and players, establishing his or her role as a part of the team and distinguishing the physician from other officials, support staff, and media representatives who participate only in game-day activities.
The amount of time spent at the actual competition depends on the team physician’s role and availability, as well as on state laws and the regulations of the governing athletic association. Some laws mandate that a physician be in attendance for every game. Other laws allow nonphysician medical personnel, such as an athletic trainer, to cover an event with oncall physician backup (6).
The clinician who is the team physician for an entire institution must decide whether to attend all the games for a few teams, or to attend a few games for every team. We recommend that team physicians attend at least part of one practice and at least one game for each team they supervise. Providing good “team medicine” is very difficult without observing the interactions and conditions of play and practice.
CORE KNOWLEDGE OF A TEAM PHYSICIAN
To perform his or her duties effectively, a team physician needs an understanding of the medical conditions common to the athlete. This knowledge should encompass many areas of medicine, including but not limited to, orthopedics, cardiopulmonary medicine, neurology, dermatology, and rehabilitation (5).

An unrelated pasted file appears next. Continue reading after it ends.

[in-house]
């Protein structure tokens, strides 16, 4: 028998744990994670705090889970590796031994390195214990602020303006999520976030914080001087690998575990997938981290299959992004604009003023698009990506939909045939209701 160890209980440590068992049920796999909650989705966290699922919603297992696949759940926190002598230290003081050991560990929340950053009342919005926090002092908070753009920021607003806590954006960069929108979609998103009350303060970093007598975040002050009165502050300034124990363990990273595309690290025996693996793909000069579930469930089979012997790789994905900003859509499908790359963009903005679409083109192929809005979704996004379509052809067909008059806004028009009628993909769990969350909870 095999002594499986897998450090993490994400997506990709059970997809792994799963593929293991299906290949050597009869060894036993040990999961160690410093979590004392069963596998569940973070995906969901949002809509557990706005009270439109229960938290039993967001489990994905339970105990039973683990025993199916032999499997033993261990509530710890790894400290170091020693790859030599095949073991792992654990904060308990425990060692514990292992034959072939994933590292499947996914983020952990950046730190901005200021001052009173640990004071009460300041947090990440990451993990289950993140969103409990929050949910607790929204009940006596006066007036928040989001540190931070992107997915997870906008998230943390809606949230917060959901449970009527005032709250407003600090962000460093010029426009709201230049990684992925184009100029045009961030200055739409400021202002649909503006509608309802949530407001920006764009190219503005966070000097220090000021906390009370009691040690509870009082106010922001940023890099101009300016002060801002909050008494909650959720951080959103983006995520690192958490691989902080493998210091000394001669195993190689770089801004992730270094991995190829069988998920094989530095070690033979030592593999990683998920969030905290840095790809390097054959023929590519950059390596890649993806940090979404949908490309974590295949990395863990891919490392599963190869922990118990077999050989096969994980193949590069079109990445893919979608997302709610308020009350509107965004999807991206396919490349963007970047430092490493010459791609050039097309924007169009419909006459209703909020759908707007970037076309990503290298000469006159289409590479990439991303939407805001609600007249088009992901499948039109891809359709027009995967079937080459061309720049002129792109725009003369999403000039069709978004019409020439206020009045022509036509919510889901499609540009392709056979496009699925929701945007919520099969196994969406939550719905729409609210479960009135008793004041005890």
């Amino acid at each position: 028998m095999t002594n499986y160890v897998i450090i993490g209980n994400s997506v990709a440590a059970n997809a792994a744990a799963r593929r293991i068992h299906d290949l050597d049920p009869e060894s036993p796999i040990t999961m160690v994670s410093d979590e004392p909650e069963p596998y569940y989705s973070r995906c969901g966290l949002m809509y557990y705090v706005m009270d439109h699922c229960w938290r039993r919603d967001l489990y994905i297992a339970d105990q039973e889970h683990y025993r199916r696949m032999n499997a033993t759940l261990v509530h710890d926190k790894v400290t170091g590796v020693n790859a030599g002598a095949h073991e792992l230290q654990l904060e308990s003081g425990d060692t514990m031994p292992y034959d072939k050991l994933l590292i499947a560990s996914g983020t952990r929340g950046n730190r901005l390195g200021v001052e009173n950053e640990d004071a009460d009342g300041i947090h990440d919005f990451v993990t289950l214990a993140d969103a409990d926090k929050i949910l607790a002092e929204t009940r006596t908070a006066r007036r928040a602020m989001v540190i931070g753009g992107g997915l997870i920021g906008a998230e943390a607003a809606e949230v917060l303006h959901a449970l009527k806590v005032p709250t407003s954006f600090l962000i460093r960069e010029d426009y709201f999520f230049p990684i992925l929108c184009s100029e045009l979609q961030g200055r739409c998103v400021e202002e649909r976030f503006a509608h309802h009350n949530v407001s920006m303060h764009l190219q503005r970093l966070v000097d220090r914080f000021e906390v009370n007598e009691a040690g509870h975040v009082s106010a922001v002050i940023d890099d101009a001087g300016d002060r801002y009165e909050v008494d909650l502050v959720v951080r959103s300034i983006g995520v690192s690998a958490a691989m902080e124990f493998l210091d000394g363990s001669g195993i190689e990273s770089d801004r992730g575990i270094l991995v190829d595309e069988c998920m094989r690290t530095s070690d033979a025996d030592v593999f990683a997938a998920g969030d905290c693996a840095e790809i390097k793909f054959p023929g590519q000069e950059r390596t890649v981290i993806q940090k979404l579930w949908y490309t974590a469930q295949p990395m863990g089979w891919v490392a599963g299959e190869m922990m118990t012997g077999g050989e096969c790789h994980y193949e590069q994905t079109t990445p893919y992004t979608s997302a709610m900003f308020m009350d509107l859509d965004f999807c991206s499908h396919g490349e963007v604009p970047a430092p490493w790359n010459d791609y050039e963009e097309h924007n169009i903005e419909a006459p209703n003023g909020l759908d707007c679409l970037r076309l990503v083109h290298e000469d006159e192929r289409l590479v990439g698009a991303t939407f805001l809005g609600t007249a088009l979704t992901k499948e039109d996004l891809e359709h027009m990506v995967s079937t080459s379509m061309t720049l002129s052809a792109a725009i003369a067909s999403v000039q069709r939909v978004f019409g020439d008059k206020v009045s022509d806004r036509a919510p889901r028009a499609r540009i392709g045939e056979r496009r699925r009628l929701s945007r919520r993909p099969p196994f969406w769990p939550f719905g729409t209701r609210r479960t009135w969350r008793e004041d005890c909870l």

The team physician also needs expertise in pharmacology. Practical pharmacology for the team physician includes knowing how to treat illnesses, but also an understanding of performance-enhancing drugs and herbal medicines. Team physicians must be familiar with which substances are banned by the governing athletic association so that an athlete does not inadvertently lose eligibility to compete (10).
A team physician must have a general knowledge of behavioral medicine and psychology. Mood disturbances and mental illnesses such as depression affect athletes and can be very common in injured athletes.